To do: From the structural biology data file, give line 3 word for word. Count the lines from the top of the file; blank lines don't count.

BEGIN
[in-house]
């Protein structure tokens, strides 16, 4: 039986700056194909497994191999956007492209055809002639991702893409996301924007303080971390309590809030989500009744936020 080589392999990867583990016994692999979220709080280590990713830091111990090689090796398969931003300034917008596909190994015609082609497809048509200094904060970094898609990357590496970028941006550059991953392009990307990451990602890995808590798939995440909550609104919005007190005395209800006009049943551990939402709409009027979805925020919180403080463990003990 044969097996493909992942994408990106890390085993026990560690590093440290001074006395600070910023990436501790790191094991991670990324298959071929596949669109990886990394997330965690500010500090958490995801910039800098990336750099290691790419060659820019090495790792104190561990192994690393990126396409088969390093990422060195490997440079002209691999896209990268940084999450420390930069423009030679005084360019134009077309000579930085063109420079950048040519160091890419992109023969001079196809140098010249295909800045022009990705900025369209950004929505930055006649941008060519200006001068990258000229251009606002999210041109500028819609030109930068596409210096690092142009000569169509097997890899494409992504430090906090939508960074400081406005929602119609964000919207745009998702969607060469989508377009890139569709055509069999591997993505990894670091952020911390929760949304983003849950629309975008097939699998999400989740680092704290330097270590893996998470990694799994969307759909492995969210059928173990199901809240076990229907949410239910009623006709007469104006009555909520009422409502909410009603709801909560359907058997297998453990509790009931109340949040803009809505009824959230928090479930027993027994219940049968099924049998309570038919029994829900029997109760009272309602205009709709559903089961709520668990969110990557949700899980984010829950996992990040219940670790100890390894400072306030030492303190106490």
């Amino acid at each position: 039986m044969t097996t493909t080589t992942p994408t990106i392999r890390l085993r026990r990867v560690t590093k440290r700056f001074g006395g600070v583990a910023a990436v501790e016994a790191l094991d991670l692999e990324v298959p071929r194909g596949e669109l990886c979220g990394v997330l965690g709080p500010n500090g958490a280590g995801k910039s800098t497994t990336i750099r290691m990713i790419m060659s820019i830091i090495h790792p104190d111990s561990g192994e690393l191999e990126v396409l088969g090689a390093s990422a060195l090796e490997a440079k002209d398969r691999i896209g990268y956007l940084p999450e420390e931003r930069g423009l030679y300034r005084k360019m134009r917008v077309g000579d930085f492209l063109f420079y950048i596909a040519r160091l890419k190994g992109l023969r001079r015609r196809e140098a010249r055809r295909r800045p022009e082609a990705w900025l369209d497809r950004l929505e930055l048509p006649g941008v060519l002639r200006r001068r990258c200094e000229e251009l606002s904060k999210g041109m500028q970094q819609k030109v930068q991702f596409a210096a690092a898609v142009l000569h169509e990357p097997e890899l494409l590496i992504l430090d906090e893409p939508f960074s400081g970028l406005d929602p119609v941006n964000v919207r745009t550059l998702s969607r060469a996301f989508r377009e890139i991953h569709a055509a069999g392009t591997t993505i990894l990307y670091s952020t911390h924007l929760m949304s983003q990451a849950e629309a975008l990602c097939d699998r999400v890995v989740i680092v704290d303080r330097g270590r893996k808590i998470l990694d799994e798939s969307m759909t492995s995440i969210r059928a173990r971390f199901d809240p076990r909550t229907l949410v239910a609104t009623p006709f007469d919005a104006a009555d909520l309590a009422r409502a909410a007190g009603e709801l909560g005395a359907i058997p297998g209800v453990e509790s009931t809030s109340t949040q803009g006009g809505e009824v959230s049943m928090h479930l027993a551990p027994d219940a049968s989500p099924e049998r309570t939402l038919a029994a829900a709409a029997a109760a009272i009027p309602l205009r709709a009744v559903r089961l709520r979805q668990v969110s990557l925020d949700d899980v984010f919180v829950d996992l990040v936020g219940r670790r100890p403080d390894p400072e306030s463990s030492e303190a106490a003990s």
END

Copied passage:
């Amino acid at each position: 039986m044969t097996t493909t080589t992942p994408t990106i392999r890390l085993r026990r990867v560690t590093k440290r700056f001074g006395g600070v583990a910023a990436v501790e016994a790191l094991d991670l692999e990324v298959p071929r194909g596949e669109l990886c979220g990394v997330l965690g709080p500010n500090g958490a280590g995801k910039s800098t497994t990336i750099r290691m990713i790419m060659s820019i830091i090495h790792p104190d111990s561990g192994e690393l191999e990126v396409l088969g090689a390093s990422a060195l090796e490997a440079k002209d398969r691999i896209g990268y956007l940084p999450e420390e931003r930069g423009l030679y300034r005084k360019m134009r917008v077309g000579d930085f492209l063109f420079y950048i596909a040519r160091l890419k190994g992109l023969r001079r015609r196809e140098a010249r055809r295909r800045p022009e082609a990705w900025l369209d497809r950004l929505e930055l048509p006649g941008v060519l002639r200006r001068r990258c200094e000229e251009l606002s904060k999210g041109m500028q970094q819609k030109v930068q991702f596409a210096a690092a898609v142009l000569h169509e990357p097997e890899l494409l590496i992504l430090d906090e893409p939508f960074s400081g970028l406005d929602p119609v941006n964000v919207r745009t550059l998702s969607r060469a996301f989508r377009e890139i991953h569709a055509a069999g392009t591997t993505i990894l990307y670091s952020t911390h924007l929760m949304s983003q990451a849950e629309a975008l990602c097939d699998r999400v890995v989740i680092v704290d303080r330097g270590r893996k808590i998470l990694d799994e798939s969307m759909t492995s995440i969210r059928a173990r971390f199901d809240p076990r909550t229907l949410v239910a609104t009623p006709f007469d919005a104006a009555d909520l309590a009422r409502a909410a007190g009603e709801l909560g005395a359907i058997p297998g209800v453990e509790s009931t809030s109340t949040q803009g006009g809505e009824v959230s049943m928090h479930l027993a551990p027994d219940a049968s989500p099924e049998r309570t939402l038919a029994a829900a709409a029997a109760a009272i009027p309602l205009r709709a009744v559903r089961l709520r979805q668990v969110s990557l925020d949700d899980v984010f919180v829950d996992l990040v936020g219940r670790r100890p403080d390894p400072e306030s463990s030492e303190a106490a003990s």